Powers (Exponents) POWER A,B = Takes register A to the power of register B, which is written as A^{B}. Stores result to A. POWER is a great instruction. Now we know how to add, subtract, multiply, divide, and take powers in ASM. Guess what? The instruction POWER does not exist. I made it up. *mua ha ha ha ha* All right, all right. I will say that ADD, SUB, IMUL, IDIV, LEA, and all those other ones I've mentioned before are real. But POWER is not. So, if we want to use exponents, we can't do it at all? Wrong. We can totally use powers, but we have to calculate them in terms of IMUL. A power or exponent is just multiplying a number by itself a bunch of times. So by using IMUL a bunch of times, we can do the same thing as POWER would if it were a real instruction. In this case, we want to create our own function that takes in some PUSHes and calculates the result of a power operation. The Simple Power Function Here's a simple function that will calculate power operations for us. It will take EAX to the power of ECX, which is written as EAX^{ECX}. The result will be stored to EAX. Address Instruction Comments 00493A20 CMP ECX,0 ;Is the power 0? 00493A23 JE 493A32 ;If yes, then jump to MOV EAX,1. 00493A25 MOV EDX,EAX ;Otherwise, save the original value of EAX. 00493A27 DEC ECX ;Beginning of the cycle. Decrease ECX by 1. 00493A28 CMP ECX,0 ;Now is ECX less than or equal to 0? 00493A2B JLE 493A37 ;If yes, then break the cycle by jumping to RETN. 00493A2D IMUL EAX,EDX ;Otherwise, multiply EAX by its original value. 00493A30 JMP 493A27 ;Repeat the cycle. 00493A32 MOV EAX,1 ;EAX to the power of 0 must be 1. 00493A37 RETN ;Return to the address after the CALL.Now we can take powers. MOV EAX,9 MOV ECX,5 CALL 493A20The above code will calculate 9^{5} = 59049, which is E6A9 in hex. So E6A9 is stored to EAX. Also notice that ECX and EDX are used when calculating the power. If we want to save the values of ECX and EDX, we just do this: MOV EAX,9 MOV ECX,5 PUSH ECX PUSH EDX CALL 493A20 POP EDX POP ECXThe Complex Power Function The simple power function is quite useful, but it has limitations. You're forced into using EAX and ECX. You can't take EDX to the power of EAX unless you MOV the values of the registers around a lot. This is our new goal: The Better Power Function: PUSH (registerA ID number) PUSH (registerB ID number) CALL 493A40 ;Calculates registerA to the power of registerB. Stores result to registerA. ADD ESP,8This new power function should let us choose which registers we want to use instead of telling us that we have to use EAX and ECX. To make this function, we have to invent identification numbers for each register:
Address Instruction 00493A40 PUSH EBP ;--- These two lines of 00493A41 MOV EBP,ESP ;--- code start the function. 00493A43 CMP DWORD [EBP+C],1 ;Does registerA have ID number = 1? 00493A47 JNE 493A4C ;If not, go check for ID number = 2. 00493A49 PUSH EAX ;If yes, then EAX is the 1st register we want. 00493A4A JMP 493A56 ;Go check for registerB. 00493A4C CMP DWORD [EBP+C],2 ;Does registerA have ID number = 2? 00493A50 JNE 493A55 ;If not, the ID must be 3. 00493A52 PUSH ECX ;If yes, then ECX is the 1st register we want. 00493A53 JMP 493A56 ;Go check for registerB. 00493A55 PUSH EDX ;We know the ID is 3, so EDX is the 1st register we want. 00493A56 CMP DWORD [EBP+8],1 ;Does registerB have ID number = 1? 00493A5A JNE 493A5F ;If not, check for ID number = 2. 00493A5C PUSH EAX ;If yes, then EAX is the 2nd register we want. 00493A5D JMP 493A69 ;Go POP the previously PUSHed values into the right registers. 00493A5F CMP DWORD [EBP+8],2 ;Does registerB have ID number = 2? 00493A63 JNE 493A68 ;If not, the second ID number must be 3. 00493A65 PUSH ECX ;If yes, then ECX is the 2nd register we want. 00493A66 JMP 493A69 ;Go POP the previously PUSHed values into the right registers. 00493A68 PUSH EDX ;We know the second ID is 3, so EDX is the 2nd register we want. 00493A69 POP ECX 00493A6A POP EAX 00493A6B CALL 493A20 ;Call the simple power function and calculate EAX to the power of ECX. 00493A70 CMP DWORD [EBP+C],1 00493A74 JE 493A82 ;If the first ID number = 1, exit the function since EAX already holds the answer. 00493A76 CMP DWORD [EBP+C],2 00493A7A JNE 493A80 00493A7C MOV ECX,EAX ;If the first ID number = 2, store answer into ECX. 00493A7E JMP 493A82 00493A80 MOV EDX,EAX ;If the first ID number = 3, store answer into EDX. 00493A82 MOV ESP,EBP ;--- These three lines of 00493A84 POP EBP ;--- code will exit the 00493A85 RETN ;--- function.Now, the above block of code is quite complex and long. At the very least, it's one of the longest pieces of handwritten ASM code we have seen so far. One thing that you should notice is that we accessed the arguments that were PUSHed right before the CALL to the function. In this case, the last argument PUSHed before the CALL is registerB, so registerB's ID number will be inside DWORD [EBP+8]. registerA is the second to last argument PUSHed, so registerA's ID number will be inside DWORD [EBP+C]. To make the job of understanding this function easier, I'll translate the ASM to psuedocode: begin the "Complex Power Function" if (register A has ID number of 1) then PUSH EAX otherwise if (register A has ID number of 2) then PUSH ECX otherwise PUSH EDX afterwards if (register B has ID number of 1) then PUSH EAX otherwise if (register B has ID number of 2) then PUSH ECX otherwise PUSH EDX afterwards POP ECX ;The value of register B now goes into ECX. POP EAX ;The value of register A now goes into EAX. CALL (simple power function) ;Simple power function will calculate EAX to the power of ECX. if (register A has ID number of 1) then exit this function otherwise if (register A has ID number of 2) then store EAX to ECX exit this function otherwise store EAX to EDX exit this functionNow, if you look at the complex power function, you'll realize that it doesn't do the "calculating" part by itself. In fact, the complex power function just shuffles around the registers until the value of register A gets stored into EAX, and the value of register B gets stored into ECX. Then it shuffles around the registers some more until the final answer gets stored to register A, whatever register that may be. In order to do the job of calculating, the complex power function will CALL the simple power function! This is one of the key points of function design: a function is allowed to CALL other functions. We put the simple power function at 493A20, and we put the complex power function at 493A40. The two functions are far enough from each other that they don't overlap. Here's a quote from a famous writer:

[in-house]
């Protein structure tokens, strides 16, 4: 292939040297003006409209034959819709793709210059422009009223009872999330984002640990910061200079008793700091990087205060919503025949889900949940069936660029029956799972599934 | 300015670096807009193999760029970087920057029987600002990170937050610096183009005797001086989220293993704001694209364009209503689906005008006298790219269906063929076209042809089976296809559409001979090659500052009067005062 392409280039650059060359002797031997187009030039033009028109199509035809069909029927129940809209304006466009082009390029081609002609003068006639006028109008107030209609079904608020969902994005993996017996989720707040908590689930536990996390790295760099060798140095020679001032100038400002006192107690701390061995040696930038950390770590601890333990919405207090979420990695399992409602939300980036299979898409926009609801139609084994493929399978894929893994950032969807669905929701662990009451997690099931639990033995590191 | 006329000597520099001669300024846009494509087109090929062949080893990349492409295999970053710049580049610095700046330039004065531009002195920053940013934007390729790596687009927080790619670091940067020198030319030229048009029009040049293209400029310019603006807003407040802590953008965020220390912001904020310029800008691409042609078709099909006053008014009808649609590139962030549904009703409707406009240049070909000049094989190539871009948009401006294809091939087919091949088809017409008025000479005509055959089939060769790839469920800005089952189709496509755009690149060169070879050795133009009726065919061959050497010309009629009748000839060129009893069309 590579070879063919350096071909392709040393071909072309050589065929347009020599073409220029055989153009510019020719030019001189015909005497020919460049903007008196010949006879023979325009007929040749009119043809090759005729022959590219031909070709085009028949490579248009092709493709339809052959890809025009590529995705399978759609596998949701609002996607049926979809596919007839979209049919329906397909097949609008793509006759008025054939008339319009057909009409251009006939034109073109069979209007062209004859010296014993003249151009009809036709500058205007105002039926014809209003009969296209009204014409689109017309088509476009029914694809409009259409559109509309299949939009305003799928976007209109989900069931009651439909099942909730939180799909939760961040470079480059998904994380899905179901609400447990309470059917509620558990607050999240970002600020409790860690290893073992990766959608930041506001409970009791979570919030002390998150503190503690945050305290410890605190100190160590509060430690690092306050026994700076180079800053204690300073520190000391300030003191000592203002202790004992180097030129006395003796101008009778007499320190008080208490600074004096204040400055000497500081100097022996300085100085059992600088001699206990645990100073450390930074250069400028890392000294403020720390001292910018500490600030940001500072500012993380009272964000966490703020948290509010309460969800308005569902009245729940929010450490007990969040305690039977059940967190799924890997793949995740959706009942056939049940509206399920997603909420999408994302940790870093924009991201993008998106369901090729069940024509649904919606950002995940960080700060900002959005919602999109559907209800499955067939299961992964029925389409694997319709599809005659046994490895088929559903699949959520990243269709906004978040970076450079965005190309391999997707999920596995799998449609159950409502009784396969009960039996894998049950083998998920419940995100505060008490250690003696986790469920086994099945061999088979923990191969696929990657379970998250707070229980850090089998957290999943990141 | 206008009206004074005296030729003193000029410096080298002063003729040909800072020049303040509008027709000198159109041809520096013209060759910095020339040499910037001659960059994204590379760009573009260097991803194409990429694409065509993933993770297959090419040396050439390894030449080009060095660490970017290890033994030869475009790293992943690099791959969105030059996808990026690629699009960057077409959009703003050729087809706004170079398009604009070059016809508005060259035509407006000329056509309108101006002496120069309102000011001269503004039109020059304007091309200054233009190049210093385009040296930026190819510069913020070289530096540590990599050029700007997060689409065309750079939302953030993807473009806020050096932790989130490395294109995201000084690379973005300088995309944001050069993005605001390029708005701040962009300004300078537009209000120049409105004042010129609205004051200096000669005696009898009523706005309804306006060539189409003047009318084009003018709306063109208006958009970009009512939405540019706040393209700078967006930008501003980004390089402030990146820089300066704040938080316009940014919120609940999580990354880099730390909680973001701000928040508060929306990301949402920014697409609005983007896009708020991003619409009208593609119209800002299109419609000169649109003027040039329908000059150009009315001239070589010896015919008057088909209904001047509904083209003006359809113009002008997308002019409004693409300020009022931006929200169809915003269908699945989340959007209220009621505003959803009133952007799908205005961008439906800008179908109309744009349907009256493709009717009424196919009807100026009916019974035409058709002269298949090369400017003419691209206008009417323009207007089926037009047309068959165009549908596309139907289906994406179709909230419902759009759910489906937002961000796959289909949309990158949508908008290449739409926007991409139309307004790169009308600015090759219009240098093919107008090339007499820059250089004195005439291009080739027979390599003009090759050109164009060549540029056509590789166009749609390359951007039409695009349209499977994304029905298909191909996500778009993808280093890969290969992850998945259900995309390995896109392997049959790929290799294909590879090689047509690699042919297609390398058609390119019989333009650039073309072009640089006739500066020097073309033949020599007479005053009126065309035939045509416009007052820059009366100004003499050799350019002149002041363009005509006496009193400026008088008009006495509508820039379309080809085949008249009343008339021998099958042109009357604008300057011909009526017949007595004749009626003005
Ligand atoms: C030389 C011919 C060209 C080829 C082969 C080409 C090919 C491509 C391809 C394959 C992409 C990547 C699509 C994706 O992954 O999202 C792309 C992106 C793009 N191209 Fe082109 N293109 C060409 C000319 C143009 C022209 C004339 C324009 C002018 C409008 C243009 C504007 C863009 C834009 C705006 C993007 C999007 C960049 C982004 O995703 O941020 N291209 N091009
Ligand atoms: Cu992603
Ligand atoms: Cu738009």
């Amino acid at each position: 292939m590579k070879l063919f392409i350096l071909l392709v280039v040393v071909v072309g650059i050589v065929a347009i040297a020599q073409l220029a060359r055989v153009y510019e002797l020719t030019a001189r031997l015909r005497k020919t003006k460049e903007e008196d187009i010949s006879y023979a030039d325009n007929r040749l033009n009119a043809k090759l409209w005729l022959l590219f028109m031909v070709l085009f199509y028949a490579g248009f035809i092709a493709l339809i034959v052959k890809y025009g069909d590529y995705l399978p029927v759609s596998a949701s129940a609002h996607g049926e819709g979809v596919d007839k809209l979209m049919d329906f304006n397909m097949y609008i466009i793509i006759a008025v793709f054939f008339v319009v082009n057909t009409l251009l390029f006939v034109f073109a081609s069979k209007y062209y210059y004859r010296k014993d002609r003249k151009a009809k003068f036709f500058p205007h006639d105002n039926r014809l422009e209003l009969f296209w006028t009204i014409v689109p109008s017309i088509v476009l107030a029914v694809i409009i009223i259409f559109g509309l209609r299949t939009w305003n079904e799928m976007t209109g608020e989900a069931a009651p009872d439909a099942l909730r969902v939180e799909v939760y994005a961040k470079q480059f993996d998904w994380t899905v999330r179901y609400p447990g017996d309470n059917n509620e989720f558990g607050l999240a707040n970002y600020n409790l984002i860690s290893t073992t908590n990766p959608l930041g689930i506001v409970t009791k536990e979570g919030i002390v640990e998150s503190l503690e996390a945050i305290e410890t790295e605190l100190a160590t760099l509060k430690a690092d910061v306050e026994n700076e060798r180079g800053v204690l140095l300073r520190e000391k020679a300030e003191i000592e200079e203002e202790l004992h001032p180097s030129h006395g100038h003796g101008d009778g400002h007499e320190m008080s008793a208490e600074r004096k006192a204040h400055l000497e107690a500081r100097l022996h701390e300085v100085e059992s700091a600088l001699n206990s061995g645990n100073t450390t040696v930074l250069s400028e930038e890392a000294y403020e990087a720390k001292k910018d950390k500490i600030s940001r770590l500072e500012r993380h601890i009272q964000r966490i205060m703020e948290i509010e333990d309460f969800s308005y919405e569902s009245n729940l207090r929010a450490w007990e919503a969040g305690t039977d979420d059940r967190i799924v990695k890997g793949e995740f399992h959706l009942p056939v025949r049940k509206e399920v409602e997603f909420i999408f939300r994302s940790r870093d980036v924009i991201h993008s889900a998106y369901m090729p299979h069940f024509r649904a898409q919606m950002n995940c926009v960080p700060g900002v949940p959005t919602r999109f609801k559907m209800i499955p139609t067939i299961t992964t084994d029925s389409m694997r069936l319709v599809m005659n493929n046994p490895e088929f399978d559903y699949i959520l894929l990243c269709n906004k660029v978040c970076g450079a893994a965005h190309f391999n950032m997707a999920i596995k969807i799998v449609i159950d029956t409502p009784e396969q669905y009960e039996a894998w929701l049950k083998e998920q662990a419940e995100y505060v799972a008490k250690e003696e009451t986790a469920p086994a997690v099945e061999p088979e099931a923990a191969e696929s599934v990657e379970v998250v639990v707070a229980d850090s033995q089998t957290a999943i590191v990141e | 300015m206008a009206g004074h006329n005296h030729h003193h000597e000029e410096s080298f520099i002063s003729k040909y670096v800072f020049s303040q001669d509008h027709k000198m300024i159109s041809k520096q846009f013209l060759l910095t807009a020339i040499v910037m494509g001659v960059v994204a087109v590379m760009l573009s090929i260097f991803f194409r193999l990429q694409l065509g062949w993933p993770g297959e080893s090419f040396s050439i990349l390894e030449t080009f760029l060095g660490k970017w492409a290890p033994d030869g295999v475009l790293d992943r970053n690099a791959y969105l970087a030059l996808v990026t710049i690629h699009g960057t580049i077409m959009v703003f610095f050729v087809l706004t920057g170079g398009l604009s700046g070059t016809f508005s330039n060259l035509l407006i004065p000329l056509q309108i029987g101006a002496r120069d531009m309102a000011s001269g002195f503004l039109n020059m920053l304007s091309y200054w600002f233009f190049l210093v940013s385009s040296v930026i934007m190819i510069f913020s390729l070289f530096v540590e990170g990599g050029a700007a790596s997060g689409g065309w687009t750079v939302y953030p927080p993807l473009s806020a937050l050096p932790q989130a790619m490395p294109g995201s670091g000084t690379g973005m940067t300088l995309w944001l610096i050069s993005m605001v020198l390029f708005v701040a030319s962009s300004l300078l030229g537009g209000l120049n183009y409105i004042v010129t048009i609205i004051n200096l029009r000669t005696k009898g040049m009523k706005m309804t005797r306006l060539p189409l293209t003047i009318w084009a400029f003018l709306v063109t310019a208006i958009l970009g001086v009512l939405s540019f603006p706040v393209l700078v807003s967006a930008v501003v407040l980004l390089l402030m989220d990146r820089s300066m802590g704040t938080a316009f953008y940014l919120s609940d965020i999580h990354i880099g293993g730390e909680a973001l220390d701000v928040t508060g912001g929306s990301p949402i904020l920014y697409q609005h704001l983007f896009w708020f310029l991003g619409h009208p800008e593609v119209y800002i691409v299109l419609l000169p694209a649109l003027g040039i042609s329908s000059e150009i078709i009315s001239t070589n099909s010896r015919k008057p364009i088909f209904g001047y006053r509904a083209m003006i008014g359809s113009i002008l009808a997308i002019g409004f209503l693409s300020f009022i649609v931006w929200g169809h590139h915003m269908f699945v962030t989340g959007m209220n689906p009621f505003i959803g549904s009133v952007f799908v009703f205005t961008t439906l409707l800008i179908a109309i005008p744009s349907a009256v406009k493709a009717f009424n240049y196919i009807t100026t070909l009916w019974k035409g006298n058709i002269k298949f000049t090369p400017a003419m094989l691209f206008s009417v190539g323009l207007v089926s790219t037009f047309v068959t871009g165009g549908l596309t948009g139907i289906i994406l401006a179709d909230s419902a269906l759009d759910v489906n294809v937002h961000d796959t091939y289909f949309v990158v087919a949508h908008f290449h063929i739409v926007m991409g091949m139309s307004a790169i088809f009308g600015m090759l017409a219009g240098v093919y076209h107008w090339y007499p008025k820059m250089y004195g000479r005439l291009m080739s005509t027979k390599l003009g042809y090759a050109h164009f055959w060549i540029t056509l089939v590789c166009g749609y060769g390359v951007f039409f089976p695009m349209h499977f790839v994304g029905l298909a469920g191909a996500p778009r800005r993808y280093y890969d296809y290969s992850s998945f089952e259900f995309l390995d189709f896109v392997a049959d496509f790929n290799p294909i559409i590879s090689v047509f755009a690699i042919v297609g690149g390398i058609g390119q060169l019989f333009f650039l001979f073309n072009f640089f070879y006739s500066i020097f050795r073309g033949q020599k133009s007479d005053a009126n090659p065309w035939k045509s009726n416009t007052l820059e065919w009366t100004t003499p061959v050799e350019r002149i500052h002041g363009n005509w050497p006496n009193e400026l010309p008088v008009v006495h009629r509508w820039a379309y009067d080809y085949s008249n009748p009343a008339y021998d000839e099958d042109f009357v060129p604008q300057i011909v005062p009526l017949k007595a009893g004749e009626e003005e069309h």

Jonathan Swift is thinking about the possibility that a big flea may have smaller fleas that feed upon that big flea, and those small fleas have even smaller fleas, and so on until we encounter fleas that are almost impossibly small.^{[1]} Even though big fleas don't really have miniature fleas that live on them, we can easily apply a similar idea to Cave Story assembly hacking:
Now we put this function to work. Instructions PUSH 2 ;ECX has ID = 2. PUSH 3 ;EDX has ID = 3. CALL 493A40 ;Calculates ECX to the power of EDX, stores to ECX. ADD ESP,8 Instructions PUSH EAX PUSH ECX ;Save the values of EAX and ECX. PUSH 3 PUSH 3 CALL 493A40 ;Calculates EDX to the power of itself, stores to EDX. ADD ESP,8 POP ECX POP EAX ;Load the values of EAX and ECX.Notice that the first function call is equivalent to the fake command POWER ECX,EDX. The second function call is the same as the fake command POWER EDX,EDX, and it doesn't mess up the values of EAX and ECX because we remembered to preserve them. Previous Lesson: Structure of Functions Next Lesson: Object Oriented Programming Table of Contents ^{[1]}Actually, Mr. Swift was mocking mathematicians and he knew it was ridiculous for big fleas to contain small fleas. Go figure. ^{[2]}I cannot say "ad infinitum" at the end, because your computer does not have an infinite amount of memory and therefore an infinite number of function CALLs don't actually happen while Cave Story is running. There are a lot of CALLs that occur, just not an infinite number of them. Also, a function doesn't necessarily need to call other functions... it just might call other functions. |